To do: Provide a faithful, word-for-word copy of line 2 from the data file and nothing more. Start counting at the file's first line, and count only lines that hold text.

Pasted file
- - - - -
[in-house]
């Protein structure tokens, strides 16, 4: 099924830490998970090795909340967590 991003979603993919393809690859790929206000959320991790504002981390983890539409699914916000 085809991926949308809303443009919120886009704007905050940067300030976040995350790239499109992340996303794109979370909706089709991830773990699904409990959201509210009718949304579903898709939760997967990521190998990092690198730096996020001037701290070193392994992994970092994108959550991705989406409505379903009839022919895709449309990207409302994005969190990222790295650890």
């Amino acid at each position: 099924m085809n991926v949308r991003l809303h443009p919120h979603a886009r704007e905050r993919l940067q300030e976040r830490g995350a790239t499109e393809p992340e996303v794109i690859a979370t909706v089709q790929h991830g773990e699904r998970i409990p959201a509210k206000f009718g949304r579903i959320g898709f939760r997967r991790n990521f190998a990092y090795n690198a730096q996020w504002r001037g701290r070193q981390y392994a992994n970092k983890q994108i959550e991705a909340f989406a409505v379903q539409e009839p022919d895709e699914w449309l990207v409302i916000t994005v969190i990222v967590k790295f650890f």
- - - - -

């Protein structure tokens, strides 16, 4: 099924830490998970090795909340967590 991003979603993919393809690859790929206000959320991790504002981390983890539409699914916000 085809991926949308809303443009919120886009704007905050940067300030976040995350790239499109992340996303794109979370909706089709991830773990699904409990959201509210009718949304579903898709939760997967990521190998990092690198730096996020001037701290070193392994992994970092994108959550991705989406409505379903009839022919895709449309990207409302994005969190990222790295650890």